December 16, 2020

Many freelancers had high hopes for 2020.

We entered the year armed with strategic plans, outlets we wanted to conquer, grants queued up for exotic reporting abroad, and new side projects just gaining steam.

Then the pandemic hit.

For those of us who had planned to spend months abroad, or whose living situations were suddenly upended by travel bans and quarantine orders, the year brought not only professional challenges but personal ones, too. Many freelancing parents who suddenly had to become full-time teachers, coaches, IT support and tutors for their children found the demands of maintaining a fluctuating workload too difficult to juggle, and stepped back from work altogether.

Formally diagnosed or not, several of us had what we and our doctors suspect was COVID-19 — causing even more challenges as we navigated a career that doesn’t provide paid leave or health insurance or deadlines that can be put off until we’re recovered. And as outlets laid off staff, and their freelance budgets shrank, and more journalists competed for fewer assignments while juggling personal, professional, and physical and mental health challenges, all of us felt the toll.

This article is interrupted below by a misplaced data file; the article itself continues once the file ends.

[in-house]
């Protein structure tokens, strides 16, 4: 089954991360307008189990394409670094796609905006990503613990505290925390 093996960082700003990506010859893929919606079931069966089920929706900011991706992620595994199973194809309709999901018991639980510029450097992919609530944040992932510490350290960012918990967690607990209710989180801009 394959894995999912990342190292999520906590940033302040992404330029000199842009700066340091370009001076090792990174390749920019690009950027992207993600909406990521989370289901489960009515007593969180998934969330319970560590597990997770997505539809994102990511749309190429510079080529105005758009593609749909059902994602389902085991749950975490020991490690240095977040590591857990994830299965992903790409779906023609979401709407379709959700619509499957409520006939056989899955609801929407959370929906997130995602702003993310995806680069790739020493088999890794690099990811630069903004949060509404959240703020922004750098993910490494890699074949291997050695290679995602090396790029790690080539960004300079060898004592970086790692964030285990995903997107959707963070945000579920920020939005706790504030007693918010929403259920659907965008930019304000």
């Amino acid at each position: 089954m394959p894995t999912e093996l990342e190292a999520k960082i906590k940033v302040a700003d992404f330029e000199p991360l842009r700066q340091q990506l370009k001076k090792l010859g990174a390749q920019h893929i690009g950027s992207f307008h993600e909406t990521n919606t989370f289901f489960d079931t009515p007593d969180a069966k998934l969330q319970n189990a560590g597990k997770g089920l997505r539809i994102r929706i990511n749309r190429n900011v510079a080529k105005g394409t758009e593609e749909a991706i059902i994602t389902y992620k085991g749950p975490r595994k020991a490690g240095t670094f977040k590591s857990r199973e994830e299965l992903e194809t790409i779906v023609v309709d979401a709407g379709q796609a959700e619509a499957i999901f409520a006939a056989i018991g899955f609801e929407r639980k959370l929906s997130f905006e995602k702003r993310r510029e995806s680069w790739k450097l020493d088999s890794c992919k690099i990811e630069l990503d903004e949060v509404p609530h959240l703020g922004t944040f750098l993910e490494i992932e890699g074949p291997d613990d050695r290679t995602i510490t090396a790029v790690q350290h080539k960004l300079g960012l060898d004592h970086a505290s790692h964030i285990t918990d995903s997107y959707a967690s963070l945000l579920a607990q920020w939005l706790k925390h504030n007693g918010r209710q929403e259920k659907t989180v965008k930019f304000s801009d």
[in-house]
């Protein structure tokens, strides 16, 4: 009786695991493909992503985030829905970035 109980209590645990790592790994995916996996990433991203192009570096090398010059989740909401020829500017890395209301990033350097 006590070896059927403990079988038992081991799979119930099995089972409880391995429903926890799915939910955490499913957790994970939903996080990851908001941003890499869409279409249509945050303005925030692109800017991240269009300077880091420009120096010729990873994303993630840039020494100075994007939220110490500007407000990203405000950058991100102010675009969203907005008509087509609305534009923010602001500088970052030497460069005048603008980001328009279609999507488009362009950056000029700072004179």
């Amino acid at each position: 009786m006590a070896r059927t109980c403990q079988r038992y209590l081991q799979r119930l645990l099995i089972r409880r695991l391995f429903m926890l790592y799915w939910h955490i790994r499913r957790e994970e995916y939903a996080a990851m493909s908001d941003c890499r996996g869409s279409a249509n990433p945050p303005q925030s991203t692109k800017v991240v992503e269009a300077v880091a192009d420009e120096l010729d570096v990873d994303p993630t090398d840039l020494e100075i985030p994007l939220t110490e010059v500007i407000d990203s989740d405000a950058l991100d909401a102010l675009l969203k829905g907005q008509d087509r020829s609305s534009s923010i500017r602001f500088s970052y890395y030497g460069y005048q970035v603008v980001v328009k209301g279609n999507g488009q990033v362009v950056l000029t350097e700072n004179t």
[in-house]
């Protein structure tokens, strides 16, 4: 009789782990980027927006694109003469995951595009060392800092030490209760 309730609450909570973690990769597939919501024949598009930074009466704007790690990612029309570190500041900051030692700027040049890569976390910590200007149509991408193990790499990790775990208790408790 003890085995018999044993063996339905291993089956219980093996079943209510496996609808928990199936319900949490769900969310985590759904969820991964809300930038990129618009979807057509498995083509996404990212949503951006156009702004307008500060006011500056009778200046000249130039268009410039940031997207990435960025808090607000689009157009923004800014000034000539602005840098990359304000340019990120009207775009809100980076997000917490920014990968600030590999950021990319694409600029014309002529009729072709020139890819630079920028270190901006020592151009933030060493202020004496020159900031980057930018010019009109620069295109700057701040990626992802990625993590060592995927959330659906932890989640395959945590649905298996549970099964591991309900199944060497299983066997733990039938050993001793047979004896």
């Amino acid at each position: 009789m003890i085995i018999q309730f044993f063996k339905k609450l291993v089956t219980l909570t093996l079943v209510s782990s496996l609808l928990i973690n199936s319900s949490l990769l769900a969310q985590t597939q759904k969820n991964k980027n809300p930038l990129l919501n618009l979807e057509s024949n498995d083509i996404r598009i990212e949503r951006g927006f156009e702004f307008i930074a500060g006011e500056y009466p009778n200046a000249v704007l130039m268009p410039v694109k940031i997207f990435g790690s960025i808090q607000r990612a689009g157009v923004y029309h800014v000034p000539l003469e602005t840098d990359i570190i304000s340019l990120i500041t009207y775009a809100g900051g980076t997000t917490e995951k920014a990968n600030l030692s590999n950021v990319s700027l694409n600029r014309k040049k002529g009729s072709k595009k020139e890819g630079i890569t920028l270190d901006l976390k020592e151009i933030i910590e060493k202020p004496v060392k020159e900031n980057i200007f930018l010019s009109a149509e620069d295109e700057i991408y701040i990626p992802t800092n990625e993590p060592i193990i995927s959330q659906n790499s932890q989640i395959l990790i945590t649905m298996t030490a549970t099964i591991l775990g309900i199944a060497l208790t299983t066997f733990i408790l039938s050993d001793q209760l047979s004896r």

Mythili Sampathkumar, a freelance journalist, editor, copywriter, and consultant based in New York City, is adept at surviving as a freelancer in New York. She entered the year with reporting trips and contract work lined up and felt optimistic about the year ahead.

In the span of 10 days, Sampathkumar lost approximately 70% of her income for the year due to pandemic budget cuts. She also had a mild case of what she believes was COVID-19. With the help of one steady client and relief grants from journalism organizations, she was able to weather the worst of it.

“Once I got back on my feet physically and mentally and we realized this pandemic would drag on, I had to change strategies. I pursued copywriting gigs much more and set my rates higher without being unrealistic,” Sampathkumar said. “I also picked up research and administrative work as well; bylines aren’t as important as contributing to good work for me.

“I’m certainly not struggling in terms of income but ultimately what the year pushed me to do is apply for full-time jobs in and adjacent to journalism. The uncertainty about what comes after 2020 was just too much.”

That uncertainty was something that Tatiana Walk-Morris, an independent journalist and content writer based in Chicago, felt as well. While she didn’t have to dip into her savings, she did spend a lot of time cooking and doing client outreach in the early months of the pandemic as the industry contracted. She lost a family member to COVID-19 and had another family member who suffered a health issue.

“It was hard to balance and stay productive, managing different projects, when there was also so much going on personally,” she said. “Somehow, I managed to keep my business going and save myself.”

For Walk-Morris, the year of the pandemic and racial unrest reminded her of the importance of the work — and the need to allow for rest. She’s planning to take some time off around the holidays to enter 2021 with the imperativeness that propelled her through 2020.